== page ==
Rhines v. Burton

Filing 11

OPINION and ORDER (1) Denying 1 Petition for Writ of Habeas Corpus, (2) Denying Certificate of Appealability, and (3) Granting Permission to Appeal In Forma Pauperis. Signed by District Judge Matthew F. Leitman. (HMon)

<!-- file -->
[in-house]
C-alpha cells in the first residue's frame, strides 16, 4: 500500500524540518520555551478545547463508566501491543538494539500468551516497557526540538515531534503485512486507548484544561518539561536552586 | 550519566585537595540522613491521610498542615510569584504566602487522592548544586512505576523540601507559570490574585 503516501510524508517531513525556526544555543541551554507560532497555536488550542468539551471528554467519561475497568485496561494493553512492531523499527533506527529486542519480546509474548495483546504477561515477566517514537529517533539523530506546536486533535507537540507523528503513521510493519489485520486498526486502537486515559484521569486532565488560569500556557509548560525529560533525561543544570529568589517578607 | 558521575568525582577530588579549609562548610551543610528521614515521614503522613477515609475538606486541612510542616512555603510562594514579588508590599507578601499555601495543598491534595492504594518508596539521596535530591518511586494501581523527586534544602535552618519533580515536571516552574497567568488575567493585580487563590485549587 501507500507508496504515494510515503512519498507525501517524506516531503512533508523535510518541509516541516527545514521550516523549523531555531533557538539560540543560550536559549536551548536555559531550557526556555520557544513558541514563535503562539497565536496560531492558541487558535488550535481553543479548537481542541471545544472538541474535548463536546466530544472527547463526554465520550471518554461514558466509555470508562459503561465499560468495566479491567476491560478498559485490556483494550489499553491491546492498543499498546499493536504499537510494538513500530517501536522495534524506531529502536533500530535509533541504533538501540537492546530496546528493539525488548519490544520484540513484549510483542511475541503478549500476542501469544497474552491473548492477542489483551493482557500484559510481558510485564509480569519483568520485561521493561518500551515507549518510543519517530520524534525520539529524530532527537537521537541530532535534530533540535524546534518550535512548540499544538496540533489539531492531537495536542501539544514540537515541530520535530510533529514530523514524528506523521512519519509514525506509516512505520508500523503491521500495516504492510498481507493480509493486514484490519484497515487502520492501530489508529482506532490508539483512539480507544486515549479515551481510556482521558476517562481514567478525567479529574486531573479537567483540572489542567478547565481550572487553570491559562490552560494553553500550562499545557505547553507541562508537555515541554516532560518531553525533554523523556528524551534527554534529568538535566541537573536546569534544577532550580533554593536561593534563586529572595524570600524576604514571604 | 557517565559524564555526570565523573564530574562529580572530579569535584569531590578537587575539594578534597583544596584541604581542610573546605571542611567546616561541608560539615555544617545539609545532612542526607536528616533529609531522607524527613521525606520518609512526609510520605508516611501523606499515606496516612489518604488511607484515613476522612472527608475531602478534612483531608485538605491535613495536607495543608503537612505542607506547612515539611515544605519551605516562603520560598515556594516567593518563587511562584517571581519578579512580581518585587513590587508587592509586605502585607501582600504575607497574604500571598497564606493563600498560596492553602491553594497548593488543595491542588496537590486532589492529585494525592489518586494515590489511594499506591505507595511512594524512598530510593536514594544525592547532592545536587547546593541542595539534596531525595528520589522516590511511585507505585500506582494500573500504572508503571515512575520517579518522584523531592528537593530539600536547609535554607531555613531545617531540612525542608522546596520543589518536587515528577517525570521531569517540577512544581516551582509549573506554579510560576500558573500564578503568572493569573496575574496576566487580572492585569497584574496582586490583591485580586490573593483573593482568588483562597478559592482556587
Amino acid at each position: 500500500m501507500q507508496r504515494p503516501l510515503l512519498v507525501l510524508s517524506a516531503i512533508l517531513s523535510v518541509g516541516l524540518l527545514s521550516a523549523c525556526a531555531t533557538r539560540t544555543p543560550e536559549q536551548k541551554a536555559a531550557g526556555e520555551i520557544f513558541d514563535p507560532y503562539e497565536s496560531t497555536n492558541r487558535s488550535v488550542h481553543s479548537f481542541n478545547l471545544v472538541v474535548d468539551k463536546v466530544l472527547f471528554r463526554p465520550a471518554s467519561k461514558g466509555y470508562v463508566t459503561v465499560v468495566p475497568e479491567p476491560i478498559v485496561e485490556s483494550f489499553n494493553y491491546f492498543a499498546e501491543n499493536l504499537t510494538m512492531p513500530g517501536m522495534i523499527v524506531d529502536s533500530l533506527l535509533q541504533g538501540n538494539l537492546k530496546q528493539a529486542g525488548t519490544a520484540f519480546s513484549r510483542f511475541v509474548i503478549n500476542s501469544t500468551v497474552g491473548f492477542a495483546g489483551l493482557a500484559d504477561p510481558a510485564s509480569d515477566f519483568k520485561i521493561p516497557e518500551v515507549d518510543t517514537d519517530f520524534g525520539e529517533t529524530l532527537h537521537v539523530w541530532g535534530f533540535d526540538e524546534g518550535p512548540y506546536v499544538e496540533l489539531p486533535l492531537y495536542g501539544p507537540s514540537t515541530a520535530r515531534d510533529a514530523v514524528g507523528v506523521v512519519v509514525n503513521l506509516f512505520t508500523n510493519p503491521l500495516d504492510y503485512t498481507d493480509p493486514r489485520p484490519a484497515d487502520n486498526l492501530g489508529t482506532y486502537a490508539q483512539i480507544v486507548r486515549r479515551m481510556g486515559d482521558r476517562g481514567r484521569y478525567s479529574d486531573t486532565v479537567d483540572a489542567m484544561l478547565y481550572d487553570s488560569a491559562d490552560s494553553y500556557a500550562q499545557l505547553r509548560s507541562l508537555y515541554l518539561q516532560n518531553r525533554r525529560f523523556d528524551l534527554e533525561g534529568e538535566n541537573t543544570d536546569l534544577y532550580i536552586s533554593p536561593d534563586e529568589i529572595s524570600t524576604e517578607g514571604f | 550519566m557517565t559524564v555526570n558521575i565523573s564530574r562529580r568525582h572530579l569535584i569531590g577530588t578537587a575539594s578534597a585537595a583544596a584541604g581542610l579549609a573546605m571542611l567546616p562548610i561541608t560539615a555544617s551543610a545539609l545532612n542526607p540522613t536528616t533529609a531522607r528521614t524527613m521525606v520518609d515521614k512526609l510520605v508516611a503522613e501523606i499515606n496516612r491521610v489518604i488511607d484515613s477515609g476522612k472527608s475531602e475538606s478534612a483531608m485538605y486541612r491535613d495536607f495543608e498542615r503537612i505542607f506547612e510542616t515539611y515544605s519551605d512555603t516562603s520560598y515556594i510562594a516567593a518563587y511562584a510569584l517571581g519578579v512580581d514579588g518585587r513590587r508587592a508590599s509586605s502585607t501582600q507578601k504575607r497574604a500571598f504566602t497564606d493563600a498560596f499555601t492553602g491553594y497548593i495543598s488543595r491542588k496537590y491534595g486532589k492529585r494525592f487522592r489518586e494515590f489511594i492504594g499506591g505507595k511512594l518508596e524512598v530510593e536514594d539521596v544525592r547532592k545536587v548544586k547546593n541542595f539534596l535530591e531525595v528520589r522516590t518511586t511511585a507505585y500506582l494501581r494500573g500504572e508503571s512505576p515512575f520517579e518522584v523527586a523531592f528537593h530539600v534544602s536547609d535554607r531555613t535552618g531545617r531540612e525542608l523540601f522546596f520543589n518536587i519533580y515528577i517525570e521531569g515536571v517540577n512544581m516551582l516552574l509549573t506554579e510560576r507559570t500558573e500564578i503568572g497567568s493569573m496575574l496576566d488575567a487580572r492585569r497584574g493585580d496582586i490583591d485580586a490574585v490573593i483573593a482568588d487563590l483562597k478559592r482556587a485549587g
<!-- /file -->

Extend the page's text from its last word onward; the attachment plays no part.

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UNITED STATES DISTRICT COURT EASTERN DISTRICT OF MICHIGAN SOUTHERN DIVISION CHAD RHINES, Petitioner, Case No. 14-cv-12390 Hon. Matthew F. Leitman v. DEWAYNE BURTON, Respondent. / OPINION AND ORDER (1) DENYING PETITION FOR WRIT OF HABEAS COPRUS (ECF #1), (2) DENYING CERTIFICATE OF APPEALABILITY; AND (3) GRANTING PERMISSION TO APPEAL IN FORMA PAUPERIS Petitioner Chad Rhines (“Petitioner”) is a state prisoner in the custody of the Michigan Department of Corrections. On June 18, 2014, Petitioner filed a Petition for Writ of Habeas Corpus challenging his state-court conviction of voluntary manslaughter, Mich. Comp. Laws § 750.321 (the “Petition”.) (See ECF # 1.) The Petitioner raises eight claims for relief, all related to the alleged ineffective assistance of his trial counsel. Petitioner is not entitled to habeas relief. For the reasons stated below, the Petition is therefore DENIED. The Court also DENIES Petitioner a certificate of appealability and GRANTS permission to proceed in forma pauperis on appeal. I Petitioner and Jamie Rhines were married in December 2003. They had a daughter, K.R., who was born with cerebral palsy. K.R. is unable to speak and communicates largely through sounds and gestures. On November 2, 2008, Petitioner discovered Jamie and K.R. in bed with another man, LaVern Daniels. Petitioner then grabbed a knife and engaged in a scuffle with Daniels. Petitioner stabbed Daniels several times, and Daniels later died as a result of the wounds Petitioner inflicted. At Petitioner’s trial, Jamie and Petitioner told somewhat conflicting stories about the history of their relationship and about the altercation that led to Daniels’ death. A Jamie’s version of events is as follows. Jamie testified that she and Petitioner separated in 2005 after Petitioner pointed a knife at her and threatened to kill her. (See ECF #8-12 at 94, Pg. ID 928.) Shortly after that incident, Jamie moved out of a home that she and Petitioner shared into a home on Michelle Drive in Owosso, Michigan. (See id.) Jamie said that she paid the rent for the home on Michelle Drive, and while Petitioner would occasionally stay there, he did not have a key to the home. (See id. at 95, Pg. ID 929.) Jamie testified that in the fall of 2008, Petitioner came to her home uninvited almost every day for two months. (See id. at 99-100, Pg. ID 933-34.) Jamie called 2 the police several times, but Petitioner would leave before authorities arrived. (See id. at 103, Pg. ID 937.) On November 1, 2008, Petitioner left thirty-four voice mail messages on Jamie’s phone. (See id. at 143, Pg. ID 977.) Later that day, she changed her phone number. On November 2, 2008, the victim, Daniels, visited Jamie at her home. Jamie testified that after K.R., who was about five years old at that time, went to bed, she and Daniels had sex in her bed. (See id. at 119, 121, Pg. ID 953, 955.) When they finished having sex, Daniels fell asleep in the bed wearing only his t-shirt (and not wearing any pants.) (See id. at 122, Pg. ID 956.) Jamie also fell asleep in the bed. (See id.) Later that evening, K.R. woke up and came into Jamie’s bedroom. (See id. at 123, Pg. ID 957.) K.R. was upset and laid down in the bed next to her mother. (See id. at 123-24, Pg. ID 957-58.) Jamie testified that she was lying in between K.R. and Daniels and that K.R. was never next to Daniels in the bed. (See id. at 123, Pg. ID 957.) At that time, Daniels was still wearing a t-shirt, but nothing else. (See id. at 123-24, Pg. ID 957-58.) Jamie said that she asked Daniels to put pants on, but he declined. (See id. at 124, Pg. ID 958.) Just as Jamie was falling back asleep, Jamie heard a loud noise and saw Petitioner kick down the door to her bedroom. (See id. at 131-32, Pg. ID 965-66.) She testified that when Petitioner saw Daniels in the bed, he left the room, went to 3 the kitchen, and returned. (See id.) At that time, Daniels was still asleep. (See id. at 134, Pg. ID 968.) When Petitioner returned from the kitchen, Daniels began to wake up. (See id.) Petitioner then “pulled the covers off of [Daniels]” and Daniels “leaped over the end of [the] bed.” (Id. at 134-35, 180-81 Pg. ID 968-69, 1014-15.) Petitioner and Daniels then got into a fistfight. (See id. at 133, Pg. ID 967.) At around that same time, Jamie jumped out of bed, reached for her cell phone, and called 911. (See id.) Jamie did not see a knife when the men were scuffling in the bedroom. (See id. at 136-37, Pg. ID 970-71.) She testified that Daniels held Petitioner to the side so that she and K.R. could escape to the bedroom across the hall. (See id.) When she later emerged from that additional bedroom, neither Petitioner nor Daniels remained in the house. (See id.) Jamie found a knife (absent a handle) on the kitchen floor and placed it on the kitchen counter. (See id. at 109-10, Pg. ID 943-44.) She also found a knife handle behind her bedroom door. (See id. at 116, Pg. ID 950.) As described below, Petitioner admitted that he stabbed Daniels with a knife as they fought one another, and Daniels died from those wounds.1 1 At Petitioner’s trial, Dr. Allecia Wilson testified as an expert in anatomic and forensic pathology. She performed Daniels’ autopsy on November 3, 2008. Dr. Wilson identified the cause of Daniels’ death to be multiple stab wounds. (See id. at 22, Pg. ID 856.) In total, Daniels suffered fourteen stab wounds. Two of the stab wounds were each sufficient, by themselves, to cause death. (See id.at 37, Pg. ID 871.) 4 B Petitioner testified in his own defense at trial and told a somewhat different version of events from Jamie. According to Petitioner, he lived in the home on Michelle Drive and paid the rent for that home. (See ECF #8-15 at 30, Pg. ID 1495.) In September 2007, Petitioner began staying at his mother’s home during the week to shorten his commute to work. (See id. at 34-35, Pg. ID 1499-1500.) On days when he did not have to work, he stayed at the Michelle Drive home. 2 (See id.) Petitioner acknowledged that his marriage to Jamie was tumultuous. He testified that his wife was known to use drugs and drink to excess when he was not home. (See id. at 50-51, Pg. ID 1515-16.) Petitioner said that on the night of the murder, he went to the Michelle Drive home and saw an unfamiliar truck parked outside the home. (See id. at 72, Pg. ID 1537.) He approached the door and heard what sounded like someone engaged in sexual intercourse. (See id.at 73, Pg. ID 1537.) He also heard sounds from K.R. (See id. at 73-74, Pg. ID 1538-39.) Petitioner was accustomed to interpreting K.R.’s mood from sounds that she made and the sounds he heard indicated she was not happy. (See id.) Petitioner testified that he became concerned and so he forced his way into the home. (See id. at 76, Pg. ID 1541.) 2 Petitioner’s mother, Deborah Rhines, also testified for the defense at trial. She testified that, during the relevant time period, Petitioner lived both at her home and the home on Michelle Drive. (See ECF #8-15 at 14-15, Pg. ID 1479-80.) 5 Once inside, Petitioner headed to the bedroom. There, he found three people lying in Jamie’s bed: Jamie, K.R., and Daniels. (See id. at 77-78., Pg. ID 1541-42.) Petitioner testified that Daniels’ genitals were about six inches from K.R.’s face. (See id. at 78-79, Pg. ID 1542-43.) Petitioner then ran to the kitchen to grab a knife. (See id. at 80, Pg. ID 1544.) He testified that he felt he needed a knife because he believed that K.R. was being sexually assaulted. (See id. at 81, Pg. ID 1545.) Petitioner wanted to use the knife to “get [Daniels] away from [K.R.].” (Id. at 80, Pg. ID 1544.) After Petitioner re-entered the bedroom, Daniels “hopped up” over Jamie and “locked up” with Petitioner. (See id.) The two men then began fighting at the end of the bed. During the fight, Daniels punched Petitioner, and Petitioner stabbed Daniels several times. (See id. at 80-81, Pg. ID 1544-45.) The fight then shifted down the hall into the kitchen. (See id.) Petitioner grabbed another knife when they entered the kitchen, and he stabbed Daniels again. (See id. 83-43, Pg. ID 1547-48.) He testified that Daniels also had a knife and was attempting to stab him (Petitioner). (See id.) At one point, Petitioner pushed Daniels up against the refrigerator and believed that that caused a knife to become embedded in Daniels’ back. (See id. at 84, Pg. ID 1548.) Petitioner denied that he stabbed Daniels when Daniels’ back was turned to him. (See id. at 86, Pg. ID 1550.) Instead, he claimed that he reached around Daniels’ back to stab him when the two were fighting. (See id.) 6 After Petitioner stabbed Daniels, Daniels left the home through the backyard of a neighboring house. (See id.) Petitioner then also left the home. (See id. at 87, Pg. ID 1551.) He drove to the farm where he worked and wrote a suicide note. (See id. at 93-96.) He called his mother and, while on the phone with her, his brother arrived at the farm and talked him out of killing himself. (See id. at 100-02.) Petitioner then surrendered to police and gave a custodial statement in which he admitted to causing Daniels’ death. (See id. at 103-05, Pg. ID 1567-69.) C Petitioner was charged with felony murder, Mich. Comp. Laws § 750.316(1)(b), and first-degree home invasion, Mich. Comp. Laws § 750.110a(2). Petitioner was tried before a jury in the Shiawassee County Circuit Court. The jury convicted Petitioner of the lesser offense of voluntary manslaughter and acquitted him of the first-degree home invasion charge. On January 22, 2010, the state court sentenced Petitioner to sixteen years, eight months to forty years imprisonment. The Michigan Court of Appeals affirmed Petitioner’s conviction, People v. Rhines, 2011 WL 923531 (Mich. Ct. App. March 17, 2011), and the Michigan Supreme Court denied Petitioner leave to appeal. People v. Rhines, 489 Mich. 994 (July 25, 2011). Petitioner now seeks habeas relief on the grounds that his trial attorney was ineffective when he failed to (1) move for DNA testing of blood splatter on the door frame; (2) object when, during jury selection, the trial court told the prospective 7 jurors that Petitioner and his wife were living apart at the time of the crime; (3) object to the prosecutor’s closing argument; (4) object to the trial court’s continuing to instruct the jury while a fire alarm sounded; (5) object to the trial court’s failure to give a jury instruction on the use of deadly force in self-defense; (6) object to leadcounsel’s absence when the court responded to a jury note; (7) object to the trial court’s failure to give a “no duty to retreat” instruction; and (8) object to the trial court’s handling of jury’s question. (See Petition, ECF #1 at Pg. ID 6-10.) Petitioner first raised these claims in the state trial court when he filed a motion for relief from judgment after his direct appeals were rejected. The trial court concluded that Petitioner had procedurally defaulted these claims under Michigan Court Rule 6.508(D)(3) because he did not raise them on direct appeal, and it therefore denied the motion. (See 12/18/12 Shiawassee Cir. Ct. Order, #8-19.) The Michigan Court of Appeals denied Petitioner leave to appeal, People v. Rhines, No. 316739 (Mich. Ct. App. Apr. 28, 2014), as did the Michigan Supreme Court. See People v. Rhines, 495 Mich. 992 (Mich. 2014). II 28 U.S.C. § 2254(d)(1), as amended by the Antiterrorism and Effective Death Penalty Act of 1996 (“AEDPA”), limits a federal court’s review of constitutional claims raised by a state prisoner in a habeas action where the claims were adjudicated on the merits by the state courts. Under AEDPA, relief is barred unless the state 8 court adjudication was “contrary to” or resulted in an “unreasonable application of” clearly established federal law. 28 U.S.C. § 2254(d)(1). “A state court’s decision is ‘contrary to’ . . . clearly established law if it ‘applies a rule that contradicts the governing law set forth in [Supreme Court cases]’ or if it ‘confronts a set of facts that are materially indistinguishable from a decision of [the Supreme] Court and nevertheless arrives at a result different from [this] precedent.’” Mitchell v. Esparza, 540 U.S. 12, 15-16 (2003) (quoting Williams v. Taylor, 529 U.S. 362, 405-06 (2000)). “[T]he ‘unreasonable application’ prong of [Section 2254(d)(1)] permits a federal habeas court to ‘grant the writ if the state court identifies the correct governing legal principle from [the Supreme] Court but unreasonably applies that principle to the facts’ of petitioner’s case.” Wiggins v. Smith, 539 U.S. 510, 520 (2003) (quoting Williams, 529 U.S. at 413). “A state court’s determination that a claim lacks merit precludes federal habeas relief so long as ‘fairminded jurists could disagree’ on the correctness of the state court’s decision.” Harrington v. Richter, 562 U.S. 86, 101 (2011) (quoting Yarborough v. Alvarado, 541 U.S. 652, 664 (2004)). “Section 2254(d) reflects the view that habeas corpus is a guard against extreme malfunctions in the state criminal justice systems, not a substitute for ordinary error correction through appeal. . . . As a condition for obtaining habeas corpus from a federal court, a state prisoner must show that the state court’s ruling on the claim being presented in federal court was so lacking in justification that there was an error 9 well understood and comprehended in existing law beyond any possibility for fairminded disagreement.” Harrington, 562 U.S. at 103. III When a petitioner’s claim is denied in state court “due to a state procedural rule that prevents the state courts from reaching the merits of the petitioner’s claim, that claim is procedurally defaulted and may not be considered by the federal court on habeas review.” Seymour v. Walker, 224 F.3d 542, 50 (6th Cir. 2000) (citing Wainwright v. Sykes, 433 U.S. 72, 80, 84–87 (1977)). A court may excuse such a procedural default “only [if the Petitioner shows] that were was cause for the default and prejudice resulting from the default, or that a miscarriage of justice will result from enforcing the procedural default in the petitioner’s case.” Id. (citing Sykes, 433 U.S. at 87, 90-91.) As described above, Petitioner raised his ineffective assistance of counsel claims for the first time in his post-conviction motion for relief from judgment filed in the state trial court. That court held that Petitioner’s ineffective assistance claims were procedurally defaulted under Michigan Court Rule 6.508(D)(3) because Petitioner had failed to raise those claims on direct appeal and because he had failed to establish good cause for failing to do so. (See 12/18/12 State Ct. Opinion and Order, ECF #8-19.) Thus, this Court cannot grant Petitioner habeas relief unless he 10 can show cause and prejudice resulting from the default (or that a miscarriage of justice will result). He has failed to do so. As cause to excuse his procedural default, Petitioner argues that he did not raise these issues on direct appeal because, when his appellate counsel sent him the trial court record in September 2010, he discovered that transcripts from four pretrial proceedings were not included. (See Petitioner’s Reply Br., ECF #15 at Pg. ID 2240.) He did not receive the transcripts until sometime after conclusion of his direct appeal. (See id. at Pg. ID 2241.) However, while Petitioner may not have had these transcripts until his direct appeal ended, it is evident from the correspondence between Petitioner and his appellate attorney that Petitioner’s appellate counsel did have these transcripts in the course of representing Petitioner in the Michigan Court of Appeals. (See 11/15/11 Letter from Peter Jon Van Hoek to Chad Rhines, ECF #15, Pg. ID 2269.) Because Petitioner’s appellate counsel had the transcripts, Petitioner cannot show that his own lack of access to the transcripts establishes cause for failing to raise the ineffective assistance of counsel claims on direct review. And Petitioner is not claiming that his appellate counsel was ineffective for failing to raise on direct appeal trial counsel’s alleged ineffectiveness. Petitioner also does not satisfy the “actual innocence” exception to the procedural default rule. Under that exception, “in an extraordinary case, where a 11 constitutional violation has probably resulted in the conviction of one who is actually innocent, a federal habeas court may grant [habeas relief] even in the absence of a showing of cause for the procedural default.” Murray v. Carrier, 477 U.S. 478, 496 (1986). In order to fall within this exception, a habeas petitioner must show that “it is more likely than not that no reasonable juror would have convicted him” in view of “new reliable evidence … that was not presented at trial.” Schlup v. Delo, 513 U.S. 298, 324, 327 (1995). Petitioner has failed to satisfy that burden. He has not presented any new reliable evidence that he is actually innocent of the crimes for which he was convicted. Accordingly, the Court declines to excuse the procedural default. Petitioner is therefore not entitled to habeas relief. IV Even if Petitioner’s procedural default could be excused, he would still not be entitled to habeas relief on his ineffective assistance of counsel claims. An ineffective assistance of counsel claim has two components. See Strickland v. Washington, 466 U.S. 668 (1984). A petitioner must show that counsel’s performance was deficient and that the deficiency prejudiced the defense. See id. at 687. To establish deficient representation, a petitioner must demonstrate that counsel’s representation “fell below an objective standard of reasonableness.” Id. at 688. In order to establish prejudice, a petitioner must show that, but for the 12 constitutionally deficient representation, there is a “reasonable probability” that the outcome of the proceeding would have been different. Id. at 694. None of Petitioner’s claims satisfy the Strickland standard. First, Petitioner argues that his trial counsel was ineffective for failing to move for DNA testing of the blood splatter found on the kitchen door frame. He reasons that if testing showed the blood was Petitioner’s, his self-defense theory would have been bolstered. The problem with Petitioner’s argument is that it is based upon mere speculation. There is nothing in the record to suggest that the DNA profile of the door-frame blood splatter would have matched Petitioner’s rather than the victim’s. He, therefore, cannot show he was prejudiced by counsel’s failure to move for DNA testing of this sample. Second, Petitioner maintains that counsel was ineffective in failing to object to the trial court’s remarks during jury voir dire that “Defendant and his wife were living apart at the time of the occurrence here in November, 2008, and the occurrence happened in the home where the wife was resisting…” (ECF #8-10, Pg. ID 61.) Petitioner contends that trial counsel should have objected to this statement because, in effect, it directed a verdict against him on an essential element of the homeinvasion charge against him. More specifically, under Michigan law, Petitioner could not be convicted of first-degree home invasion if he resided in the Michelle Drive home and that formed a part of his defense. See People v. Toole, 227 Mich. 13 App. 656, 659 (Mich. Ct. App. 1998.) However, Petitioner cannot show he suffered prejudice from counsel’s failure to object to the trial court’s remark. Petitioner was acquitted of the first-degree home invasion charge. Moreover, the trial court later properly instructed on the first-degree home invasion charge and the proper burden of proof as to each element. See Richardson v. Marsh, 481 U.S. 200, 211 (1987) (“[J]uries are presumed to follow their instructions.”). Third, Petitioner claims counsel was ineffective for failing to object when the prosecutor called him a “liar” during closing argument. (Petition, ECF # 1 at Pg. ID 10.) The prosecution noted that Petitioner’s story had many inconsistencies and evolved as he told it, and the prosecutor concluded that Petitioner was not telling the truth. “[P]rosecutors can argue the record, highlight the inconsistencies or inadequacies of the defense, and forcefully assert reasonable inferences from the evidence.” Bates v. Bell, 402 F.3d 635, 646 (6th Cir. 2005.) In this case, the prosecutor highlighted the inconsistences in Petitioner’s testimony and reasonably argued that Petitioner was lying. That was not improper. Petitioner therefore cannot show that counsel was ineffective in failing to object. Fourth, Petitioner argues that trial counsel should have objected to the judge’s decision to continue reading jury instructions while a fire alarm was going off. (See Petition, ECF #1 at Pg. ID 10.) The Court sees no indication in the record that the jury was unable to hear the instructions while the alarm sounded. Moreover, the trial 14 court paused to ensure that the jurors were still doing “okay” despite the alarm. (ECF #8-16 at Pg. ID 1747.) Furthermore, each juror was provided with a copy of the written instructions to follow along while the judge read the instructions, and each juror was permitted to take the instructions into the jury room. (See id. at 1735.) Because the jurors were provided with written instructions and no juror indicated an inability to hear when the judge paused the proceedings to check if everything was “okay,” the Court concludes that Petitioner has not shown any prejudice resulting from trial counsel’s failure to object. Fifth, Petitioner argues that defense counsel was ineffective for failing to object to the trial court’s failure to give an instruction on the use of deadly force in self-defense. (See Petition, ECF # 1 at Pg. ID 9.) Defense counsel and the prosecution each requested this instruction (see ECF # 8-18 at Pg. ID 1911, 1913), but it was not given. No discussions regarding the trial court’s decision not to give this instruction were placed on the record. Defense counsel did not object to the trial court’s failure to give this instruction. The Court agrees with Petitioner that the trial record contained enough evidence to support a self-defense instruction but disagrees that counsel was ineffective for failing to object to the trial court’s failure to give such an instruction. Under Michigan law, one acts lawfully in self-defense if he or she honestly and reasonably believes that he is in danger of serious bodily harm or death, as 15 judged by the circumstances as they appeared to the defendant at the time of the act. See Blanton v. Elo, 186 F.3d 712, 713, n. 1 (6th Cir. 1999) (citing People v. Heflin, 434 Mich. 482, 456 N.W. 2d 10 (1990)). Petitioner’s and Jamie’s testimony at trial provided some support for a self-defense instruction. For instance, Jamie testified that when Petitioner burst into her bedroom for the second time, and after he ripped the covers off Daniels, Daniels jumped off the bed and started fighting with Petitioner. And Petitioner testified that Daniels punched him repeatedly and tried to stab him. However, the thrust of Petitioner’s own testimony was that he acted to protect his daughter, not himself. Petitioner testified that he retrieved a knife to use against Daniels as soon as he saw Daniels lying next to his daughter and before Daniels jumped off the bed and came toward him. There is some obvious tension between this testimony – i.e., that Petitioner grabbed a deadly weapon before he personally faced any danger – and a self-defense defense. And given this tension, it was not unreasonable for defense counsel to adopt the defense-of-others defense instead of (1) a self-defense defense or (2) a combination of both defenses. Moreover, the fact that the jury rejected Petitioner’s defense-of-others defense provides some indication that they did not believe Petitioner and makes it unlikely that the jury would have accepted a self-defense defense that rested in large part upon Petitioner’s testimony. In sum, while the record could have supported a self-defense instruction, Petitioner 16 has not shown that counsel was unreasonable for failing to object to the trial court’s failure to give that instruction, nor has Petitioner shown a reasonable probability that the result of the proceeding would have been different if that iinstruction had been given. Sixth, Petitioner argues that counsel was ineffective for failing to object when the court responded to a note from the jury when lead defense counsel was not present but co-counsel was. The jury submitted notes to the court on two separate occasions. The record shows that both attorneys representing Petitioner were present when the court discussed the first note outside the jury’s presence and when the court responded to the first note. (See ECF #8-16 at Pg. ID 1761-62.) With regard to the second note, it is not clear whether both attorneys were present. Only one of Petitioner’s attorneys responded on the record, but this does not establish that only one attorney was present. (See id. at Pg. ID 1764.) Petitioner has not identified any Supreme Court precedent requiring that the entire defense team be present at all proceedings before the court, and this Court is unaware of any precedent requiring as much. In addition, even if lead counsel was absent, Petitioner fails to allege any way in which he was prejudiced by lead counsel’s absence. Seventh, Petitioner claims that defense counsel was ineffective in failing to object when the trial court declined to instruct the jury that Petitioner had no duty to retreat. The instructions as given did not impose upon Petitioner a duty to retreat. 17 The instructions adequately informed the jury about Petitioner’s defense and that Petitioner could take reasonable steps to protect his daughter if he reasonably believed that she was subject to serious physical injury. Petitioner has not shown a reasonable probability that the result of the proceeding would have been different had his attorney objected to the absence of the duty to retreat instruction. Petitioner final claim concerns the trial court’s response to a jury note asking for clarification on the difference between “manslaughter and defense of others (deadly force) if any.” (ECF #8-16 at Pg. ID 1765.) The trial court responded to that question by informing the jury that those concepts were defined in the written instructions and referring the jury to those instructions. (See id.) The trial court also invited the jurors to “powwow” in the jury box to construct a clearer question for the court to consider. (Id.) The jury did so and presented the court with another question. (See id. at 1765-66.) The basis for Petitioner’s challenge is somewhat unclear. As best the Court can discern, he challenges the invitation to the jury to confer in the jury box as a violation of the principle that jury deliberations shall remain private and secret. See United States v. Olano, 507 U.S. 725, 737-38 (1993). However, Petitioner fails to show that anyone in the courtroom could overhear the jurors’ discussion while they were “huddle[d]” together. (ECF #8-16 at Pg. ID 1765.) Nor has he identified any prejudice resulting from the jury’s brief discussion in the jury box. Defense counsel was therefore not ineffective in failing to object. 18 V The Court concludes that Petitioner’s claims lack merit and that he is not entitled to federal habeas relief. Accordingly, the Court DENIES and DISMISSES the Petition WITH PREJUDICE. Before Petitioner may appeal the Court’s decision, a certificate of appealability must issue. See 28 U.S.C. § 2253(c)(1)(a); Fed. R. App. P. 22(b.) A certificate of appealability may issue “only if the applicant has made a substantial showing of the denial of a constitutional right.” 28 U.S.C. § 2253(c)(2.) When a court denies relief on the merits, the substantial showing threshold is met if the petitioner demonstrates that reasonable jurists would find the court’s assessment of the claim debatable or wrong. See Slack v. McDaniel, 529 U.S. 473, 484-85 (2000.) “A petitioner satisfies this standard by demonstrating that ... jurists could conclude the issues presented are adequate to deserve encouragement to proceed further.” Miller-El v. Cockrell, 537 U.S. 322, 327 (2003). The Court concludes that Petitioner has failed to demonstrate that jurists could conclude the issues presented here are adequate to deserve encouragement to proceed further. Accordingly, the Court DENIES a certificate of appealability. Although this Court has denied Petitioner a certificate of appealability, the standard for granting an application for leave to proceed in forma pauperis (“IFP”) is lower than the standard for certificates of appealability. See Foster v. Ludwick, 19 208 F.Supp.2d 750, 764 (E.D. Mich. 2002) (citing United States v. Youngblood, 116 F.3d 1113, 1115 (5th Cir. 1997)). While a certificate of appealability may only be granted if a petitioner makes a substantial showing of the denial of a constitutional right, a court may grant IFP status if it finds that an appeal is being taken in good faith. See Foster at 764-65; see also 28 U.S.C. § 1915(a)(3); Fed. Rule App. Proc. 24(a). Although jurists of reason could not debate this Court’s resolution of Petitioner’s claims, the issues Petitioner raises are not frivolous. Therefore, Petitioner could appeal this Court’s decision in good faith. The Court therefore GRANTS Petitioner leave to proceed in forma pauperis on appeal. IT IS SO ORDERED. Dated: August 7, 2017 s/Matthew F. Leitman MATTHEW F. LEITMAN UNITED STATES DISTRICT JUDGE I hereby certify that a copy of the foregoing document was served upon the parties and/or counsel of record on August 7, 2017, by electronic means and/or ordinary mail. s/Holly A. Monda Case Manager (810) 341-9764 20